v. 40. Jesus saith unto her, Said I not unto thee, that, if thou wouldest believe, thou shouldest see the glory of God?
v. 41. Then they took away the stone from the place where the dead was laid. And Jesus lifted up His eyes and said, Father, I thank Thee that Thou hast heard Me.
v. 42. And I knew that Thou hearest Me always; but because of the people which stand by I said it, that they may believe that Thou hast sent Me.
When Jesus was aware of the bitter mockery which His enemies were trying to heap upon Him even at this time, He was again strongly agitated, filled with indignation, but this time over their unreasonableness and blindness. That is the height of hypocrisy, when people assume a pious behavior, but incidentally are full of enmity and hatred toward Christ. Meanwhile they had come to the grave, which was an opening hewn into the rock, upon which a large stone had been laid. When Jesus told some of the men present to lift off the stone, Martha interposed. The body was now, literally, one of four days; it had lain in the grave for four days, and therefore she knew that decay had progressed to such an extent as to make the odor extremely unpleasant. In the greatness of her grief Martha was not using her spiritual mind. She probably thought that Jesus merely wanted to take a last look at the face of His friend. Thus the believers, in the bitter hour, when they see the evidences of death and decay before their eyes, are so absorbed in the contemplation of their terrors that they no longer lift up their minds to the King of Life. The Lord reproved Martha for the smallness of her faith, for He had held out to her the certainty of seeing the glory of God before her eyes. In the resurrection of the dead the glory of God is revealed. If we but believe with all our hearts in Christ, who is the Resurrection and the Life, we shall see the glory of God, when He raises the dead from their graves. When the stone had then been lifted off, Jesus raised His eyes to heaven and spoke a prayer of thanksgiving, indicating the intimacy of the union between the Father and Himself. The Lord had repeatedly said that He had been sent by the Father to perform certain works and miracles, and that He did nothing without the Father, and this prayer again gave evidence to that effect. He spoke with full confidence as though the soul of Lazarus had even then returned to his dead body. He thanked His Father for hearing Him; He expressed the certainty of His knowledge that He would always be heard in the same way; and He stated that He made His prayer for the sake of the people present, that they might see the intimacy obtaining between them, and that they might believe in His mission from the Father. Jesus here appears as true man, who, before undertaking a difficult task, looks up to God and pleads for His help. And the Lord's prayer is a model also in this respect, that true faith thanks God for the receipt of His gifts and mercies even in advance, knowing that the granting of the petition is certain.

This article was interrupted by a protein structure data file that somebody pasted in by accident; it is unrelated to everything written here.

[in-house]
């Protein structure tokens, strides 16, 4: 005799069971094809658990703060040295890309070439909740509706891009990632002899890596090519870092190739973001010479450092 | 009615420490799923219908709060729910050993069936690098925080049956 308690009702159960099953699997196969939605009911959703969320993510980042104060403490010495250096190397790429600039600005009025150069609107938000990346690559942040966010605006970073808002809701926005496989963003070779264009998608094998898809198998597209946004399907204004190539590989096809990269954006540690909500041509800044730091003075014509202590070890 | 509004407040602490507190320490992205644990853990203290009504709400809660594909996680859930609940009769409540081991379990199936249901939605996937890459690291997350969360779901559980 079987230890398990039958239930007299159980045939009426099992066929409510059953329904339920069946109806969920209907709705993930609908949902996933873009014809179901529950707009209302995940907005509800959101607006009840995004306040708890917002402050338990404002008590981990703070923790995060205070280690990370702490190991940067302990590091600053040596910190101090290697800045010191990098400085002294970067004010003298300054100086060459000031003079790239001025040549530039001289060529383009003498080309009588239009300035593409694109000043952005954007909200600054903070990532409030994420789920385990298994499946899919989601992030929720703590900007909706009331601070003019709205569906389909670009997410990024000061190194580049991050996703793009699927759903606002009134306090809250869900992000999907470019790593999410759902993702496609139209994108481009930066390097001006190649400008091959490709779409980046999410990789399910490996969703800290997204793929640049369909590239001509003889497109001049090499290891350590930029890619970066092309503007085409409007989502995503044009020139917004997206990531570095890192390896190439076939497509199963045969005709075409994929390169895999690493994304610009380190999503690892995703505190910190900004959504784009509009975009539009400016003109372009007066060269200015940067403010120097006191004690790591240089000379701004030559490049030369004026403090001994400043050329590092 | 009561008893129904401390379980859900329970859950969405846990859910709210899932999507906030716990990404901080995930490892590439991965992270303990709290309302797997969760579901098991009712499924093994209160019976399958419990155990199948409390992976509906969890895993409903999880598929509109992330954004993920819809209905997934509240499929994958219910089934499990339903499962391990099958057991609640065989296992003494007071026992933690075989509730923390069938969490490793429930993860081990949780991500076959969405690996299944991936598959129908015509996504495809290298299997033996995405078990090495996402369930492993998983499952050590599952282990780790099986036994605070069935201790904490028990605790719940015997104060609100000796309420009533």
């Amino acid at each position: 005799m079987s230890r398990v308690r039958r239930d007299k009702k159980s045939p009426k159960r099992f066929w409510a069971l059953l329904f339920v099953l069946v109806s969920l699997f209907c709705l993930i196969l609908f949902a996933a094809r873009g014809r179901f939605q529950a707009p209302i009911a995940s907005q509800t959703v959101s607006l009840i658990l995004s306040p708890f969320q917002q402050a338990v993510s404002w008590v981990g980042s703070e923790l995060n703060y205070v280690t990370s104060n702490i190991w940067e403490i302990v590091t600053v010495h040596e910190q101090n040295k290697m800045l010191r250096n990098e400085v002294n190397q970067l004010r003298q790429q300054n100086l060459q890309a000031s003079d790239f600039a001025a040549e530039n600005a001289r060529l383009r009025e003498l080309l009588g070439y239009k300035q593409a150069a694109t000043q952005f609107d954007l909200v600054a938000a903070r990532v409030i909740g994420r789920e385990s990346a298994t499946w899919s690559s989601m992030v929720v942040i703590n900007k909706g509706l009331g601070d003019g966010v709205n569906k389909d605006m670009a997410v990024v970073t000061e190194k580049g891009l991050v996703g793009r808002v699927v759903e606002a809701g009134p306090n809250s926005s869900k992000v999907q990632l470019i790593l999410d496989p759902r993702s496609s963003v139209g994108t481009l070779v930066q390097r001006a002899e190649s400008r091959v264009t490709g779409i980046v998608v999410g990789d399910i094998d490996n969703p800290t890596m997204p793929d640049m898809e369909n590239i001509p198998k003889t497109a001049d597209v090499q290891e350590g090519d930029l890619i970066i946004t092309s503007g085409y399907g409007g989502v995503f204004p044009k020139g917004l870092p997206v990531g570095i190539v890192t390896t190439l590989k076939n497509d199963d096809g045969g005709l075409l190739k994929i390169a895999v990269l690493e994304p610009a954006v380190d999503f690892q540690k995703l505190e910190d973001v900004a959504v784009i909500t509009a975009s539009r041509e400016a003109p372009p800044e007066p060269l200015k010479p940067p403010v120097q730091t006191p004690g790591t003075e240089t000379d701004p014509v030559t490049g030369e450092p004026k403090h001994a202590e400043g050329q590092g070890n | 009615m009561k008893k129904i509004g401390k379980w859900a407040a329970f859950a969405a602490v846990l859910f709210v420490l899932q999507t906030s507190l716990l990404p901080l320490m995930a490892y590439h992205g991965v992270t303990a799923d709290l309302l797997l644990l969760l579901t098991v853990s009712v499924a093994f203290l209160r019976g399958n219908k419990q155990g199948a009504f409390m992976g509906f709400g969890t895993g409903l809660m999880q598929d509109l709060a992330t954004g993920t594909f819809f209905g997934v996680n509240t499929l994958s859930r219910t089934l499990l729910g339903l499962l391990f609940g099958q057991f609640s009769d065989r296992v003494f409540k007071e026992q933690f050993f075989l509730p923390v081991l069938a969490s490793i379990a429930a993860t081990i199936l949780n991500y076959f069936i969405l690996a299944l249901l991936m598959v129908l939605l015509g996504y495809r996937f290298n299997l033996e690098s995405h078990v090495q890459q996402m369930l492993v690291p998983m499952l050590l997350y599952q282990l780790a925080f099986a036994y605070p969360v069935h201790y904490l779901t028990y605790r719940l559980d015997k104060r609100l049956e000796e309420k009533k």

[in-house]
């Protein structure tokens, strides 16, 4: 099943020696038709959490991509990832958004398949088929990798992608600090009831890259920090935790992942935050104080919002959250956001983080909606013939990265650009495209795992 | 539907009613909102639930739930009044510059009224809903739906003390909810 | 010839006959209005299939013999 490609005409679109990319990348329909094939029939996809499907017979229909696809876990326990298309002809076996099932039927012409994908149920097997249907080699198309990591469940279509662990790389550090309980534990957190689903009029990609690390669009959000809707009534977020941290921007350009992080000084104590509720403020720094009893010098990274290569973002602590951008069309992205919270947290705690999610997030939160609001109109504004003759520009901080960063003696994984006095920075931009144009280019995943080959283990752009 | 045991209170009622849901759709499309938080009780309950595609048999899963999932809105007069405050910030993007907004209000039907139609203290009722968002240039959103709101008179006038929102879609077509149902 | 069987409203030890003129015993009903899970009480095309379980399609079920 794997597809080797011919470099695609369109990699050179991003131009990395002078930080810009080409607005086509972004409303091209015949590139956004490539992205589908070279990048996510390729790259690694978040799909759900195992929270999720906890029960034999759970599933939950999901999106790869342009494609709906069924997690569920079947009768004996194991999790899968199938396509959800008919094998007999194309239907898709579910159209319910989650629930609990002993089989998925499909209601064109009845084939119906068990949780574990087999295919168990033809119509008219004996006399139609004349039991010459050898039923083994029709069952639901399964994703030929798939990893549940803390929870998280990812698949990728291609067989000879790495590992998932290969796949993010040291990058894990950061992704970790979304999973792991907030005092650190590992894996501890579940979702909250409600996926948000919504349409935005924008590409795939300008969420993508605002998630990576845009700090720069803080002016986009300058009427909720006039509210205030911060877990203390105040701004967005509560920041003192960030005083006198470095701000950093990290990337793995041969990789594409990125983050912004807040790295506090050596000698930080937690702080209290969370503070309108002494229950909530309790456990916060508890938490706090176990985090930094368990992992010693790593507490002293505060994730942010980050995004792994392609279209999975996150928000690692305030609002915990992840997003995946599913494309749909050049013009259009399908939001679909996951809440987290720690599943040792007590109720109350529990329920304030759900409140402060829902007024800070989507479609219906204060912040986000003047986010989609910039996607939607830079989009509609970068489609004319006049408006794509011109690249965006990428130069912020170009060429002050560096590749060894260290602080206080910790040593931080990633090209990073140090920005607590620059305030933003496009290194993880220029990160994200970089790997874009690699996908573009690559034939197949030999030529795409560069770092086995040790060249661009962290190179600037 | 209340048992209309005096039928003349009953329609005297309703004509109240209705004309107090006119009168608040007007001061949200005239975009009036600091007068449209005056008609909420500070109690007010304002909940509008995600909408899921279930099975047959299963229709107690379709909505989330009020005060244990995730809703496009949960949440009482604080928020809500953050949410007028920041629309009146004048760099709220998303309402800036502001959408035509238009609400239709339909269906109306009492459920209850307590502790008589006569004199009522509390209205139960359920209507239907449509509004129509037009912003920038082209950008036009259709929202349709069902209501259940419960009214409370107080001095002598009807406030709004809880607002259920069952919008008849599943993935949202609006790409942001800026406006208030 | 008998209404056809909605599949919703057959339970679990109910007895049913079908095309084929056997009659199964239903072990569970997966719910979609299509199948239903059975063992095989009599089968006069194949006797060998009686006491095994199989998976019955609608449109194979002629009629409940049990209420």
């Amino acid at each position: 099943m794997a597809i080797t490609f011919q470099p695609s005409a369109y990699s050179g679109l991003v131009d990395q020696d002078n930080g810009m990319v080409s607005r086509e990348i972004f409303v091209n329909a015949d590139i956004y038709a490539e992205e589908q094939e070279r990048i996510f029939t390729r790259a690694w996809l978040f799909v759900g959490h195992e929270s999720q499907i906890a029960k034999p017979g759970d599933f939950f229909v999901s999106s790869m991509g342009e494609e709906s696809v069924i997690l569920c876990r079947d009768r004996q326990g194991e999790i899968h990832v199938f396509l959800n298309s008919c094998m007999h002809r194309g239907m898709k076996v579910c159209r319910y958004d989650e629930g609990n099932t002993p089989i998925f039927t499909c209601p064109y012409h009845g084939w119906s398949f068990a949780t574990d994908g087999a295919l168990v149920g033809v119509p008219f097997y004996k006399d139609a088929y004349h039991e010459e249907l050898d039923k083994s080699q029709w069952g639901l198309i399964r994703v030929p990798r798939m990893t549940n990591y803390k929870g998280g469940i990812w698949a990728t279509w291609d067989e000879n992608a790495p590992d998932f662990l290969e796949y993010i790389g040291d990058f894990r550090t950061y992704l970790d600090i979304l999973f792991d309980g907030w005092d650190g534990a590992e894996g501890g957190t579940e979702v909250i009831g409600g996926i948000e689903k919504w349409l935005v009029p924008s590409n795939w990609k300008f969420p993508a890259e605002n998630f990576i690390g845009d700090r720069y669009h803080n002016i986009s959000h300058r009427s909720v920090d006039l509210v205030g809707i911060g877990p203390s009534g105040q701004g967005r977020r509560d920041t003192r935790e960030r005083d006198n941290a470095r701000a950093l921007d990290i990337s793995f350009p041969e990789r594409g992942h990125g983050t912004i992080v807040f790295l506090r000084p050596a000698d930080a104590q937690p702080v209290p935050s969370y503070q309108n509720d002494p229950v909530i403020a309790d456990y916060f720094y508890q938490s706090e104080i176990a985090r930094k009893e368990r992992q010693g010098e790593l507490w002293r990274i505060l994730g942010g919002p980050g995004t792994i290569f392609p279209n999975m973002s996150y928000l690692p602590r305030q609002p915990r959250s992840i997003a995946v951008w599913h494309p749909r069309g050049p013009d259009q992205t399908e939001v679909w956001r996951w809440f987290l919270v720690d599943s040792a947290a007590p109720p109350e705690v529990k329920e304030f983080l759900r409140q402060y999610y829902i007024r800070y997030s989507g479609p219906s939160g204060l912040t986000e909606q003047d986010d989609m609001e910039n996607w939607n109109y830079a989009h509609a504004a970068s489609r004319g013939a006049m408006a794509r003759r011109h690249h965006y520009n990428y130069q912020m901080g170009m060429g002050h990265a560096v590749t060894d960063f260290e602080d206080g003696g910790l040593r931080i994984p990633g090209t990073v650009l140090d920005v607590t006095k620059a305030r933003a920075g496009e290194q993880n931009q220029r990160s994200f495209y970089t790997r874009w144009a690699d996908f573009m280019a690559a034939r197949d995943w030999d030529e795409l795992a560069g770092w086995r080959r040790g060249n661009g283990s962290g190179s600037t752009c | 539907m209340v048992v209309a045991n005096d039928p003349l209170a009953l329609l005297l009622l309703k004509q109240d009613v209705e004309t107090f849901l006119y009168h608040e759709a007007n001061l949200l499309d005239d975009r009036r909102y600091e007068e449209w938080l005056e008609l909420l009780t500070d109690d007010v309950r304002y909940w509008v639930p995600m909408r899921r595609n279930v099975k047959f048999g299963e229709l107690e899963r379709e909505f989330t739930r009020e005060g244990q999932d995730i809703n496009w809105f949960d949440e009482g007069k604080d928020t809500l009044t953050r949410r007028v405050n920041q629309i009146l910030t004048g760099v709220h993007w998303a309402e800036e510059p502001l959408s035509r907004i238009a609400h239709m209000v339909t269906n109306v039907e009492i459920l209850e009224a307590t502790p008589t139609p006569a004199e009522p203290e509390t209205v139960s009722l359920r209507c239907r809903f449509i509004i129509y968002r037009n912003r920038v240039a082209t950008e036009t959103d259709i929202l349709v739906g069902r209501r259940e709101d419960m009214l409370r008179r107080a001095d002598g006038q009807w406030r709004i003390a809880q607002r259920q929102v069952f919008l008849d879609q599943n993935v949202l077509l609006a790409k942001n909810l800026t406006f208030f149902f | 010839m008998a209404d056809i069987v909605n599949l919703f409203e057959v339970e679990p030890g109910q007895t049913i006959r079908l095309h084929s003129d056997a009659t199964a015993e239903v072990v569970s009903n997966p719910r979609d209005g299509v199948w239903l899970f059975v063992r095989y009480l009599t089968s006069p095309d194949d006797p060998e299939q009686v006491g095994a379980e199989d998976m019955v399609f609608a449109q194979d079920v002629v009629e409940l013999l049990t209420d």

The miracle and its effect:
v. 43, And when He had thus spoken, He cried with a loud voice, Lazarus, come forth.
v. 44. And he that was dead came forth, bound hand and foot with grave-clothes; and his face was bound about with a napkin. Jesus saith unto them, Loose him, and let him go.
v. 45. Then many of the Jews which came to Mary, and had seen the things which Jesus did, believed on Him.
v. 46. But some of them went their ways to the Pharisees, and told them what things Jesus had done.
After Jesus had spoken His prayer to His heavenly Father, He did not delay. Addressing Himself to the corpse in the grave, He commanded the dead man with a loud voice: Lazarus, come forth; literally: Hither, out! And the almighty word caused the miracle to happen, brought the man upon whom the process of decay had begun back to life, and gave him the strength to leave the grave, though he was still bound with the customary grave-clothes and had his face covered with a sudary. Jesus merely told the bystanders to remove the confining bandages which hindered the man's movements, and then to permit him to leave, as the curious glances of the multitude would be most embarrassing to him. There can be no doubt as to the reality of the miracle. The man Jesus Christ has power over death; He calls the dead back to life at will. The human nature was the means and instrument of Christ, of His almighty, divine power, it partakes of the divine majesty. This is the greatest miracle which Christ performed, so far as is recorded in Scripture, with the exception of His own resurrection. It is the guarantee of our hope and belief in the resurrection on the last day, when His almighty voice will call our bodies forth from the graves. The effect of such an exceptional miracle was twofold. Some of the Jews that had come to the sisters now were fully convinced as to the truth of Christ's words and works; they believed in Him. But others there were whose hearts had even then been hardened beyond recall. They took occasion to report the miracle to the Pharisees, in order that these arch-enemies might make their plans accordingly. It was the fate of Christ, as it is that of His Gospel and its proclamation, to be to some a savor of death unto death, to others a savor of life unto life. Blessed are they that put their trust in Him!